Legal Marijuana – With the expected legalization of recreational marijuana coming this summer across Canada, many questions still need to be answered, especially on the Provincial and Municipal levels. There are concerns about several issues – and one of the most controversial being where it will be allowed to be smoked.
Quebec’s revamped Tobacco Control Act came into full effect in November of 2016. It was enacted with the purpose to help dissuade youth from starting to smoke, as well as inspiring existing smokers to quit – but it was mostly introduced to protect the public from the dangers associated with breathing in second-hand tobacco smoke. When the province revealed its proposes Marijuana Legislation last November, it applied the same restrictions – but now, with the pungent smell and effects of pot on the horizon, it is an issue the province might need to consider revisiting and carefully addressing.
There are many who would have smoking pot banned from every public place and space – and others who would at least like to see it allowed in designated smoking areas. There are also those, albeit much fewer, who would see the smoking of pot allowed just about anywhere.
Responsible users of pot, including those who use it for medicinal purposes, appear to be more prone in taking measures to insure their smoke does not bother anyone in public areas. They are often seen walking a good distance away or crossing the street away from other people. Then there are those who simply light up a joint or pipe wherever they see fit, with no real concern for others – and laws are needed where common sense does not prevail.
If Quebec’s tobacco laws remain the same for the smoking of marijuana – it is sure to please some and upset others. But the law doesn’t end there.
Just recently, Hampstead’s City Council tabled a bill banning the smoking of tobacco on all of the municipality’s streets, sidewalks and public parks – because of concerns of the dangers of inhaling second-hand smoke. If it passes, it could be the first municipality in Canada to enact a complete ban on smoking in public. Residents of Hampstead, including any visitors would still be able to smoke on their property, as well as in their homes or cars – as long there are no children inside.
It appears to be a good initiative and well-received by many, and the laws could apply to the smoking of pot as well – but there are also concerns it might end up doing more harm than good.
François Damphousse of the NRSA (Non-Smokers Rights Association) – a voluntary, non-profit health organization with a mission ‘to promote public health by eliminating illness and death caused by tobacco, including second-hand smoke’, was cited in a recent Montreal Gazette report as saying, “As a health group, we’ve worked for decades to try and control tobacco use inside public areas and in the workplace. We want people to smoke outside, not inside…. this kind of initiative (Hampstead’s) results in people not having any place to smoke. It will create pressure on people to remain indoors and smoke more indoors. They won’t just contaminate their own residence, but create problems for their neighbours.”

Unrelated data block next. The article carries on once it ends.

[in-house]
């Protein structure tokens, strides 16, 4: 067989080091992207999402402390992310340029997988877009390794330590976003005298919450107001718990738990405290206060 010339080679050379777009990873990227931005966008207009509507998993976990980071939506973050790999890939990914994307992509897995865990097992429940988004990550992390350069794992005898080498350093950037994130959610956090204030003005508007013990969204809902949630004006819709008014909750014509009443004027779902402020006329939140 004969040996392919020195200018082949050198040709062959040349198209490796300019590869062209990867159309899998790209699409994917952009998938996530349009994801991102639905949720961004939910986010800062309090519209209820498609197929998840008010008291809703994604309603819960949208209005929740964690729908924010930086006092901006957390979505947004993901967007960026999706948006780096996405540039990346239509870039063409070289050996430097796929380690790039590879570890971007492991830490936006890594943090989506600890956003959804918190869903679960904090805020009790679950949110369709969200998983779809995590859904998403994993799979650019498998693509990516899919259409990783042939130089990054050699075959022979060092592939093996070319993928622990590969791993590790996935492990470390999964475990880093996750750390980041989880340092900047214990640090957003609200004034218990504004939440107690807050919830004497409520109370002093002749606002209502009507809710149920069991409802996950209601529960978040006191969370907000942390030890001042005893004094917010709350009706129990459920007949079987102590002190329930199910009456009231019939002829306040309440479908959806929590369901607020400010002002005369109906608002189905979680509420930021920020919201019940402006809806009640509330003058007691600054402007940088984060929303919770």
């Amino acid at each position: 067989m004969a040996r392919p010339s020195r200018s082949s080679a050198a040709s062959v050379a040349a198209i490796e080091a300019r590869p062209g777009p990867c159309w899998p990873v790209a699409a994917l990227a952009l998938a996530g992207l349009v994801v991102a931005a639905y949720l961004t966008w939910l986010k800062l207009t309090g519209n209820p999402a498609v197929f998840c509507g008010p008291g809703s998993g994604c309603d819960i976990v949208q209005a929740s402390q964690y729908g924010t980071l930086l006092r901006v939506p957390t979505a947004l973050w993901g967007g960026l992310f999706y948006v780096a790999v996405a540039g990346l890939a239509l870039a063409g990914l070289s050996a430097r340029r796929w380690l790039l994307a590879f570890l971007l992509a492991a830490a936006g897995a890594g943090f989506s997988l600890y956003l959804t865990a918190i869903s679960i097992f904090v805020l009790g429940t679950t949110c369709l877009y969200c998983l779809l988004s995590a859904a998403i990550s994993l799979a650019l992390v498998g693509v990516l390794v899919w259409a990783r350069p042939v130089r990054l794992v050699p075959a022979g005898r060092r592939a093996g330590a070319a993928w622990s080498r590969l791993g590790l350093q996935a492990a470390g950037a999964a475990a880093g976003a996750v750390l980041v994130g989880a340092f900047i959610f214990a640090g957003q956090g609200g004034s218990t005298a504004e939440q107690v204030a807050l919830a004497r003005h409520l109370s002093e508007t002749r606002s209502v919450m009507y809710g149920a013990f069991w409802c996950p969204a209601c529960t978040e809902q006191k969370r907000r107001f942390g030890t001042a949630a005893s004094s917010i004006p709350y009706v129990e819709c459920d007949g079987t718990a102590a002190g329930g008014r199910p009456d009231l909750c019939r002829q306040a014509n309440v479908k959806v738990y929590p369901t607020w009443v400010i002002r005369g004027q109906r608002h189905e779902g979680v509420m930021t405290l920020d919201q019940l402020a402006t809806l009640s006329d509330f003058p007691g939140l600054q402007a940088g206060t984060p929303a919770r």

Their insight gives one pause for thought, especially coming from a group working for non-smoker’s rights. It also supports an idea gaining momentum on social media of creating ‘designated smoking areas’ around public spaces, away from where the smoke will not affect anyone (but the smokers themselves) and would apply to smoking pot as well.
Quebec’s Tobacco Control Act is considered strict by most and here are parts of it more relative to this article – to read the full act go to: http://legisquebec.gouv.qc.ca/en/showdoc/cs/L-6.2
– Smoking outdoors is allowed, but there are exceptions: It is forbidden to smoke in outdoor play areas such as wading pools, skate parks or on sports fields, outdoor skating rinks and pools. It is not allowed within nine metres of a children’s playground – with some municipalities not allowing it at all in parks.
– You can smoke in your own home but if you rent an apartment, your lease or the building rules may not allow smoking and it is forbidden in the common areas. This rule also applies to condos.
– Smoking is not allowed within nine metres of the door to a public place where smoking is forbidden – like in office buildings, bars, restaurants, hospitals, schools, day-care centres and concert halls. This rule also applies near the windows and air-intake ducts.
– Smoking shelters are allowed outside some public places – but they must be at least nine metres away from areas where it is prohibited and can never be placed on the grounds of schools, health and social services centres, day-care centres or stores that sell tobacco products.
What is your opinion on this? Should smoking pot be banned from all public spaces, as Hampstead proposes – or does the idea of allowing it in designated smoking areas make more sense to you?